MEDELLIN, Colombia Aug 14 Colombian businesses should be prepared for the possibility of a "very strong" depreciation in the peso due to rising U.S. interest rates or some other external shock, central bank chief Jose Dario Uribe said on Thursday.
Uribe, who has been at the forefront of a fight to keep the strengthening peso stable, said the currency could easily again experience the kind of sharp drops seen during the 2007-09 global financial crisis.
"We all have to remember that just like the appreciation of recent years, so at any time - as we saw in 2008 and 2009 - there may be a very strong depreciation and so we have to be prepared. The business sector, all Colombians," Uribe told an industrial conference in Medellin.
"If an external shock hits the entire region, that will mean no more capital will enter, or it could leave Colombia. That means the peso will devalue," he said, citing an expected rise in U.S. interest rates next year as a possible trigger.
Uribe, who heads the seven-member central bank board, said the central bank would take steps to maintain liquidity in the event of such a shock.
The peso has gained against the U.S. dollar during the past decade, bolstered by heavy inflows of portfolio and foreign direct investment and generally positive investor sentiment toward emerging markets.
It currently trades at 1,883 per dollar, up 2.3 percent since the beginning of the year and 33 percent higher than at the end of 2003.
In a bid to protect the economy from external shocks and to accumulate international reserves, the central bank has bought billions of dollars on the spot market, helping ease the currency's rise.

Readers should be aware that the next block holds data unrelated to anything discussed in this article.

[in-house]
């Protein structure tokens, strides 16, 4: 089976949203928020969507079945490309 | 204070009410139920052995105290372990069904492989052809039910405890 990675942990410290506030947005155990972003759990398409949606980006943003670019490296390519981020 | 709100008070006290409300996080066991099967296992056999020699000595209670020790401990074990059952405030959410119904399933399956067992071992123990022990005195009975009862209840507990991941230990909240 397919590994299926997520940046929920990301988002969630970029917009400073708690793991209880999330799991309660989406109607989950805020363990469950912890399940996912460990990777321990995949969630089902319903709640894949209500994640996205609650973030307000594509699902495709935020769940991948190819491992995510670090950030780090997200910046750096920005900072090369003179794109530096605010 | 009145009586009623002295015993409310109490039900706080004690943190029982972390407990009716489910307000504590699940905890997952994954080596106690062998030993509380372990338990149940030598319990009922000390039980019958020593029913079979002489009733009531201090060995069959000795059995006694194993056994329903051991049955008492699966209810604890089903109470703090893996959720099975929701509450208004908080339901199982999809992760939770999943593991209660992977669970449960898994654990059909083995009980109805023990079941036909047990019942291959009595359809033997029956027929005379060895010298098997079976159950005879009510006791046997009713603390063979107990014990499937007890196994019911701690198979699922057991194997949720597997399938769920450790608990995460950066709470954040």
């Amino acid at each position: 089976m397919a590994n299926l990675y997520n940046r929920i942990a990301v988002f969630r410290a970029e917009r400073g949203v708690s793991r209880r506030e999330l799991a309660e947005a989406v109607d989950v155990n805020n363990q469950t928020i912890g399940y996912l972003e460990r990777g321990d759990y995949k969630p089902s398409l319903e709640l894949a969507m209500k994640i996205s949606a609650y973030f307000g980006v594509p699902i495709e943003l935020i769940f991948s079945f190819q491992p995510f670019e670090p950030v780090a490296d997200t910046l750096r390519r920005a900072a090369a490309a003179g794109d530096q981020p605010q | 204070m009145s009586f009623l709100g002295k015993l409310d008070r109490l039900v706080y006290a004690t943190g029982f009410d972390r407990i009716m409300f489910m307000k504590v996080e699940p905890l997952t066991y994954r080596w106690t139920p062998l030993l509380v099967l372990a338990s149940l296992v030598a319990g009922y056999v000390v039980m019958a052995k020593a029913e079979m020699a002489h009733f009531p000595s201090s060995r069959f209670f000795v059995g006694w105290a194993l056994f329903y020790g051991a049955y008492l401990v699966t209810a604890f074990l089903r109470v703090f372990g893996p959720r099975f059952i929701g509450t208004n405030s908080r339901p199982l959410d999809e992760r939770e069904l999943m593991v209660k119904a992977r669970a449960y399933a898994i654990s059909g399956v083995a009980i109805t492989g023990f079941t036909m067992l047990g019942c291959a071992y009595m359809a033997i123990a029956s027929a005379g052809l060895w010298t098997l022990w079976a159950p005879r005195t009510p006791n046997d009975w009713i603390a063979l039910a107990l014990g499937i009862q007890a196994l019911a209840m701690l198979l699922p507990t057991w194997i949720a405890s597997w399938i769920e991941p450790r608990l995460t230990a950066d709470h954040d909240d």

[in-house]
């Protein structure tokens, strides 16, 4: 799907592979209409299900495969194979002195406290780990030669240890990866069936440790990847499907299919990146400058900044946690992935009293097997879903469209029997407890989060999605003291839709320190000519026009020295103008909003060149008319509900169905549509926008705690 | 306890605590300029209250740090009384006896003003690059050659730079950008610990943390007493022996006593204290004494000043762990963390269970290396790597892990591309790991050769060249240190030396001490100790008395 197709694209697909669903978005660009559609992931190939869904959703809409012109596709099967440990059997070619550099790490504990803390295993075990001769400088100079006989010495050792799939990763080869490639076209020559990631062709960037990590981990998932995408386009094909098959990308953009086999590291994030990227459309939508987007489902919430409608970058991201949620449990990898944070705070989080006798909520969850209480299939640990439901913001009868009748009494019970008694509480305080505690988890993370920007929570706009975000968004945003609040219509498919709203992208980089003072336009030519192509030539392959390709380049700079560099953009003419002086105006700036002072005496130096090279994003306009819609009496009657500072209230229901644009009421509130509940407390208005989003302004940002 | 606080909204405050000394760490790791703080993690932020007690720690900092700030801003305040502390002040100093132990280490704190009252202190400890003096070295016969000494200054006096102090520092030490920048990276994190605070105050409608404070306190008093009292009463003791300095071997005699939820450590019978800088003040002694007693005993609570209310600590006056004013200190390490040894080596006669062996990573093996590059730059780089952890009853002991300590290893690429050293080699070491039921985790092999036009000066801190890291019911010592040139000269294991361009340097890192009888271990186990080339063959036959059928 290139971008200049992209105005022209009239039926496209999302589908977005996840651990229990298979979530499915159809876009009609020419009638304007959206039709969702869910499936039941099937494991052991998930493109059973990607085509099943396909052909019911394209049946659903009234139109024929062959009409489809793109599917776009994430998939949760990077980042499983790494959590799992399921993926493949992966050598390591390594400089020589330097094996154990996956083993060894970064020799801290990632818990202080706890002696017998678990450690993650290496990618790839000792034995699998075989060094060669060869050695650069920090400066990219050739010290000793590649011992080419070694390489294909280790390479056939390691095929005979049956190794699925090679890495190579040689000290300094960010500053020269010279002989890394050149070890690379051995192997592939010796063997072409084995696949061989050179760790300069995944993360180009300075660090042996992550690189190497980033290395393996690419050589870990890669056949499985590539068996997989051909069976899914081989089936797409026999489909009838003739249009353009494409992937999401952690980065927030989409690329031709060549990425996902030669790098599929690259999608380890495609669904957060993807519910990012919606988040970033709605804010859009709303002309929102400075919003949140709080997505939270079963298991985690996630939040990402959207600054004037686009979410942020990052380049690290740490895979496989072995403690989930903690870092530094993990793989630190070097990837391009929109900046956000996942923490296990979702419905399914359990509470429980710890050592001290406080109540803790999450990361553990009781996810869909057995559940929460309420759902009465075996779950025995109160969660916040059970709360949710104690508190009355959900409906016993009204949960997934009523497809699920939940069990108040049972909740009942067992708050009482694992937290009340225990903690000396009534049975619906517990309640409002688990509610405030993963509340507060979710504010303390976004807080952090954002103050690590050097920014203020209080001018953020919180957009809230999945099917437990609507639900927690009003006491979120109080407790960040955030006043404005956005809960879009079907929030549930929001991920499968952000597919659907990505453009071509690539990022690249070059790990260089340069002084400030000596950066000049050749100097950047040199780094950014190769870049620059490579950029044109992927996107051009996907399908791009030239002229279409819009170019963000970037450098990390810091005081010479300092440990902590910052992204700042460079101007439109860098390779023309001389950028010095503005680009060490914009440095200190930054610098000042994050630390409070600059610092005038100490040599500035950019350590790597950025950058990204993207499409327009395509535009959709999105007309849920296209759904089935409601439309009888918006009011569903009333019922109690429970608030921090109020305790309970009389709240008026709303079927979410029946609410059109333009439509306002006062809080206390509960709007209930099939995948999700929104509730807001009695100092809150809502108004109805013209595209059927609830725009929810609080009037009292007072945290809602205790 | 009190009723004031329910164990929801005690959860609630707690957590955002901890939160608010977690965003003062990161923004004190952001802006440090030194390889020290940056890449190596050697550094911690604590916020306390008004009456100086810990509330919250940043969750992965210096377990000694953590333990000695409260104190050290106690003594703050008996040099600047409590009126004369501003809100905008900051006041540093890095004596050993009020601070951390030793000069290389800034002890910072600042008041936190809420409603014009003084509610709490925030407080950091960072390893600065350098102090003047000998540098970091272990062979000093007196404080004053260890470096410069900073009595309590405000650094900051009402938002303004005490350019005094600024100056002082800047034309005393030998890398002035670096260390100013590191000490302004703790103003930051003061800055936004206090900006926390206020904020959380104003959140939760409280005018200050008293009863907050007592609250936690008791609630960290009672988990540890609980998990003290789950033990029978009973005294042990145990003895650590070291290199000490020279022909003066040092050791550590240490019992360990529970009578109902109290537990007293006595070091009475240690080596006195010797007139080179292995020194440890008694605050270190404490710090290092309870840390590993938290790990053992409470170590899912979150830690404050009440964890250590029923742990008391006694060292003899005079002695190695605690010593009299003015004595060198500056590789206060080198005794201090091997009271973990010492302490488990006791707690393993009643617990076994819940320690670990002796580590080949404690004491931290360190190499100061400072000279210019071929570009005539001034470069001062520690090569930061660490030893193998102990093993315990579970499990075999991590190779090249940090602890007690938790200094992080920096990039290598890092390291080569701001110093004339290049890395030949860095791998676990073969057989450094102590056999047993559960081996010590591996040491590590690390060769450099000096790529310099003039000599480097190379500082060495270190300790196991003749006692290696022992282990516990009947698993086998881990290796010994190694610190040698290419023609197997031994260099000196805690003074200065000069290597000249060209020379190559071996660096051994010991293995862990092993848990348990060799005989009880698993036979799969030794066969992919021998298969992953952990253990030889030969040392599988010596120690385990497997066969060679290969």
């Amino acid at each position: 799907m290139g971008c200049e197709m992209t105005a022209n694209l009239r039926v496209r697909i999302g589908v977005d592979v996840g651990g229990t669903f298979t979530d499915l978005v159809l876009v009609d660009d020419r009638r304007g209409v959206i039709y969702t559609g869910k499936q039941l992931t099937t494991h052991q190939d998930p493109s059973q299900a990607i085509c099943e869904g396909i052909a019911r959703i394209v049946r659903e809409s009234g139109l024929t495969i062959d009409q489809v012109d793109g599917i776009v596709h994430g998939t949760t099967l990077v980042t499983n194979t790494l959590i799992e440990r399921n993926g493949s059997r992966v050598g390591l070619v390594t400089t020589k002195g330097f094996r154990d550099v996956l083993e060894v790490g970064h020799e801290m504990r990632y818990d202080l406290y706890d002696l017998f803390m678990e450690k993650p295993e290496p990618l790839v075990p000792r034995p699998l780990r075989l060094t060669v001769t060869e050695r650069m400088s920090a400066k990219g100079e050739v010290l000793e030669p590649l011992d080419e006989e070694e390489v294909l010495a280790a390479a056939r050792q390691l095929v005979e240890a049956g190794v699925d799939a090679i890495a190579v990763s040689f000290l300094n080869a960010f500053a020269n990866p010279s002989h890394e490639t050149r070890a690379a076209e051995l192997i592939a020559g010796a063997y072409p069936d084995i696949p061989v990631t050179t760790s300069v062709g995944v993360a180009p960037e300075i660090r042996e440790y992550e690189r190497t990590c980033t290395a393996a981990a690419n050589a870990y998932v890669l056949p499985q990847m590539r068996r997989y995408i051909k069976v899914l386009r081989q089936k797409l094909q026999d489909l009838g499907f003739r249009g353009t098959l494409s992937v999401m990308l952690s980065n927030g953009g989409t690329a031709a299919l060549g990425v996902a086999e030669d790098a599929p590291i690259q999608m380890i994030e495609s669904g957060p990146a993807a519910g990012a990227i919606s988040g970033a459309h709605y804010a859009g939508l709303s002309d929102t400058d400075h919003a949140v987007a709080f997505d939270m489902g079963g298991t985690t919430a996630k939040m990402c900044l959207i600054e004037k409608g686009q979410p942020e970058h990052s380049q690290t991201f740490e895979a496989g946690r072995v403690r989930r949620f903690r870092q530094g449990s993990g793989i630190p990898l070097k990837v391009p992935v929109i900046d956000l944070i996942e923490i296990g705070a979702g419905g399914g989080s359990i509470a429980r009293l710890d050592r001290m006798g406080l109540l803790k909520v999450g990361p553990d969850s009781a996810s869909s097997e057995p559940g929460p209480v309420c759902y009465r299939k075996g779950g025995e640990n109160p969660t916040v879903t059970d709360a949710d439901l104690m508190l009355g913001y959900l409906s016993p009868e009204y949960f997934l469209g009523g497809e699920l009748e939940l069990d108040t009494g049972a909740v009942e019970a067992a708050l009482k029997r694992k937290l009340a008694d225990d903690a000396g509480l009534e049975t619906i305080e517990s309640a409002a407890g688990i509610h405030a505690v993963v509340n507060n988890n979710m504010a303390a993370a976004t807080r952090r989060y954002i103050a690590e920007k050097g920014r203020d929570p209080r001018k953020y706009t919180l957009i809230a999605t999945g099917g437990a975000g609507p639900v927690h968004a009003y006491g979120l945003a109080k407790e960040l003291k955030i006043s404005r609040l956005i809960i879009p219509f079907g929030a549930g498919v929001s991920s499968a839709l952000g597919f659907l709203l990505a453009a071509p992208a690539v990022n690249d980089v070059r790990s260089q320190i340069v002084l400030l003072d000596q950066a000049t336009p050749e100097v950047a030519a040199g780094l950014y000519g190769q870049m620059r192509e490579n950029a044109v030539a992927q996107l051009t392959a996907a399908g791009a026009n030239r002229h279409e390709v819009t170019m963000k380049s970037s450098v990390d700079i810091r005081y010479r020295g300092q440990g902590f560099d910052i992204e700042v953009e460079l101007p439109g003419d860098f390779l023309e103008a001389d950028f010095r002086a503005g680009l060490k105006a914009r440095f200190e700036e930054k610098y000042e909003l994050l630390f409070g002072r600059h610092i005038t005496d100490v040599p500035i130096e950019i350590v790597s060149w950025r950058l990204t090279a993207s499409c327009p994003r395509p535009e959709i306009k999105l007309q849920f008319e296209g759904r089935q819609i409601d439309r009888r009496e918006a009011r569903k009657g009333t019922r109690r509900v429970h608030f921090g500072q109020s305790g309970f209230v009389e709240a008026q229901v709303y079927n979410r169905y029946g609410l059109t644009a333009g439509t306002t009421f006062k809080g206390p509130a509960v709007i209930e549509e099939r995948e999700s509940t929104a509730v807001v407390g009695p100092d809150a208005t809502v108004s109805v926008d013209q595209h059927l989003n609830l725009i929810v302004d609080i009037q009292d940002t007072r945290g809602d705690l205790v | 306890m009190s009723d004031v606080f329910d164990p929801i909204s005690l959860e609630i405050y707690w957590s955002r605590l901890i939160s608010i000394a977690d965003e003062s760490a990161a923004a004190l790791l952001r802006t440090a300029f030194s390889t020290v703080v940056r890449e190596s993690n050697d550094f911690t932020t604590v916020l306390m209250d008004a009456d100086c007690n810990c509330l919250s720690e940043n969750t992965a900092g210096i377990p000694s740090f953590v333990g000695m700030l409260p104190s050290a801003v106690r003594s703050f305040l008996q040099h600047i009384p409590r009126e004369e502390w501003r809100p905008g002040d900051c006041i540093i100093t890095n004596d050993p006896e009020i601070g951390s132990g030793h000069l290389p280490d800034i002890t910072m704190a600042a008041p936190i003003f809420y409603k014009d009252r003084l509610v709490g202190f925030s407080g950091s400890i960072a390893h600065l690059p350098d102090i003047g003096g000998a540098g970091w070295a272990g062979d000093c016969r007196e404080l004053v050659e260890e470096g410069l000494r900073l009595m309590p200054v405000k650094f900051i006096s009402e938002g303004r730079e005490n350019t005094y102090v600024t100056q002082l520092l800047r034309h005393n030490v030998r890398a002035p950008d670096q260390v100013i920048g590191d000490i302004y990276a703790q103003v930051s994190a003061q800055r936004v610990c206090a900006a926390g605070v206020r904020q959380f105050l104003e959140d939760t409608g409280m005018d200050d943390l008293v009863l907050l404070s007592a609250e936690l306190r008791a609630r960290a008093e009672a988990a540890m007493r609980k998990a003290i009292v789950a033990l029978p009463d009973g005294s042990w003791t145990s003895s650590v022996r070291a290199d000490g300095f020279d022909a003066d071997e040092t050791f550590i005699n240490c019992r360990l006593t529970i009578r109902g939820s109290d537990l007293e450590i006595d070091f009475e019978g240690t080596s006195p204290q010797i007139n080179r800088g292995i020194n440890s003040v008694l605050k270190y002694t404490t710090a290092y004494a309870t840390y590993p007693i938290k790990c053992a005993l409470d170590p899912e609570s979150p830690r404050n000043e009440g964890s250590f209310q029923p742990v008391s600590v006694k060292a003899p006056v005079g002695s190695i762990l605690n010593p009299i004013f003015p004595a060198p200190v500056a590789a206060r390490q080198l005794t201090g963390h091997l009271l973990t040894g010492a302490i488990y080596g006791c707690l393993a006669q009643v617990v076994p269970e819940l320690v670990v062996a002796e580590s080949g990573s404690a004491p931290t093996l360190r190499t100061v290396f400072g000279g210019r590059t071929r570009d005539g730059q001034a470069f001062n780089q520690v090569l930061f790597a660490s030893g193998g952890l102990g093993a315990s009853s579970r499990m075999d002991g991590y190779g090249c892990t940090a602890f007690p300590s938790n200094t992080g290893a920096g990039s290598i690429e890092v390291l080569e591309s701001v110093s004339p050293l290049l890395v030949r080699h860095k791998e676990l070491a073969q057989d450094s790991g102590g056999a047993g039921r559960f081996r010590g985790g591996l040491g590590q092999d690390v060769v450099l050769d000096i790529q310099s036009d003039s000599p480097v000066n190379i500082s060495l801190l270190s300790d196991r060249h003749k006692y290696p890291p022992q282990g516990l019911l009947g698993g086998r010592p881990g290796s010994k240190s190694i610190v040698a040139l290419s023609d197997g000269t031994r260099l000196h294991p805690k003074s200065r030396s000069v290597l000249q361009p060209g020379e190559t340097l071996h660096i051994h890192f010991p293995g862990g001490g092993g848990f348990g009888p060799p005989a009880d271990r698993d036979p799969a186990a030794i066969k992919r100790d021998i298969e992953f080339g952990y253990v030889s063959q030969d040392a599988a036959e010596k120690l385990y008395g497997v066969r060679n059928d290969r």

Those efforts wiped out a 9 percent jump in the peso's value against the dollar in 2012.
Once a foreign investment pariah, Colombia has become one of Latin America's investment hubs, largely as the result of the government's successful counter-insurgency battle against previously-powerful Marxist rebels over the past decade.
It has also benefited from a flood of money away from the world's most developed economies, which slashed interest rates to bolster consumer spending and emerge from recession at the beginning of this decade.
A stronger peso hits Colombia's exporters and the industrial sector the most since salaries, pensions and healthcare benefits are paid in local currency, while overseas buyers pay in devalued dollars.
Colombia's government has encouraged companies to hedge currency risk, especially as the rich nations like the United States begin to lift rock bottom interest rates.
While the Colombian central bank will not target an ideal currency level, the government wants to devalue the peso to about 1,950 per dollar to reduce pressure on the economy, a level it says is balanced. (Reporting by Carlos Vargas, Helen Murphy and Nelson Bocanegra; Editing by Paul Simao)